The East Branch
A bridge spans the East Branch of the W Creek where it tumbles down a sleep incline under the junction of H and C Roads.
Today its banks are encrusted with fresh snow, glazed with icy rain. The stream whispers past in a gossipy group of 20's flappers, naked under their ermine robes. Pines and spruces rise up along the banks like a private army, engaged by the putative owners of the riparian rights.
I follow the trail of posted signs up C Road and stop at each house with a car in the driveway. I get out and mount the steps of a double wide, praying that it is not occupied by Branch Davidians. I ring the bell and knock a few times. No answer. I try an A-frame, a ranch, a large farm house and finally a new log house with a 3 car garage and a workshop. Loud rock is playing inside the shop, lights are on and smoke is coming from the chimney but not response. I try the front door. There are 3 cars in the circular driveway. No answer.
My quest for permission to fish the East Branch has once again come to naught. I would offer to pay. To give them a trout, in season, though I release mine. I would get my teenager to do chores. It is hard to negotiate with silence. I have run an ad on Craigslist. They are probably afraid of being sued if there is an accident. They are afraid of strangers, and I must look strange to these inbred of ancient German stock. They have hugged these barren hills for centuries and want no new blood to stir them from torpor.
I don't even bother with P Creek, which flows, as if through a bank vault, on the lands of the P Club. If it were the Pickwick Club it would be of another kidney, but...The Club is reputed to have been founded by fly fishing Quakers when William Penn first came to the Commonwealth in the 17th century. You have to have descended from one the families of his faithful to belong. I pass sign after sign: “Posted. No hunting, fishing, tresspassing, dog training, camping or hiking. This land is patrolled.” The bellicose tone of these signs belies the pacifist tradition of the Society of Friends. I am tempted to knock on a few forbidding doors to ask anyway but hesitate. They may be peaceful but could employ men unfettered by principle and armed with conviction.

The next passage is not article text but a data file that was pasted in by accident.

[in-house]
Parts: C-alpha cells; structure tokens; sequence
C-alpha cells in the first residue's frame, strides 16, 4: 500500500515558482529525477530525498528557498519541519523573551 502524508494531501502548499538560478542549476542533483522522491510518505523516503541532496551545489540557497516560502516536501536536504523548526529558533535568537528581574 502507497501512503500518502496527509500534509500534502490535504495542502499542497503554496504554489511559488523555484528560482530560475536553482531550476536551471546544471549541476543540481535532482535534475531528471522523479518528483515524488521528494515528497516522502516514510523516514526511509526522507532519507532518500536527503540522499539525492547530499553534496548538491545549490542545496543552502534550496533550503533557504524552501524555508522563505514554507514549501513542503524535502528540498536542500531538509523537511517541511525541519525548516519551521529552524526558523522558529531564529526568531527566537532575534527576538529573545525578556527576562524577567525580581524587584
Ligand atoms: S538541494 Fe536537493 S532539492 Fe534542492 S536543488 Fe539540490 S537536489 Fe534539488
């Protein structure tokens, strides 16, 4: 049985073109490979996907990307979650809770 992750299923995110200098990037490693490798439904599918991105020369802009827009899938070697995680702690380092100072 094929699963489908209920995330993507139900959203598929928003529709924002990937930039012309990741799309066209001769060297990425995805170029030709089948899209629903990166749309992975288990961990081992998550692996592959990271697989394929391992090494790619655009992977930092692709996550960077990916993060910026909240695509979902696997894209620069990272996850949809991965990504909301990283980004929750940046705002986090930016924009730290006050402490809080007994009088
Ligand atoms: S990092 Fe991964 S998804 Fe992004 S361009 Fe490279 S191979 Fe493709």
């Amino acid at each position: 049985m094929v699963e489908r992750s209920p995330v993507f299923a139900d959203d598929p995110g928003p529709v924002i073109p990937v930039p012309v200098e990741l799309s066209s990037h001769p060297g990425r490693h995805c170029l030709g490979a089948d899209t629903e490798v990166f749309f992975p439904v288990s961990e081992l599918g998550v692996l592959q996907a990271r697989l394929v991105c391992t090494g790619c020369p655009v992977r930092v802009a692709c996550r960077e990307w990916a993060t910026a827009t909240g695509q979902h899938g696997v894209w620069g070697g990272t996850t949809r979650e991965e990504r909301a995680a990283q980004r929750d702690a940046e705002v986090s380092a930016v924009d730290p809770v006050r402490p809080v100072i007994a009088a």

I arrive at P State Park. The East Branch emerges here like a Goddess from her secret counsels. Her banks are encrusted with pearls and diamonds, her guardians green and mighty, bow their heads and entwine their branches in fealty as she glides past. I follow the bank, studying each rock, eying the rapids, dreaming of the denizens of its dark pools. It is my Shangri La. I will be forever young on these banks, dapping the surface with my supplicant nymphs. I am overjoyed by my discovery. For a few hours I am warmed as if by mulled wine on a winter night.
“Oh, the stretch by parking lot 3,” asks a friend? “During trout season, the locals are on it steady during the week. They leave it for the tourists on the weekends.”
At first I am disappointed. Then I think, it is still magnificent. A place where I can walk the banks, read the library of rocks and lose myself alone in its pools. As long as the snow holds out, it is mine.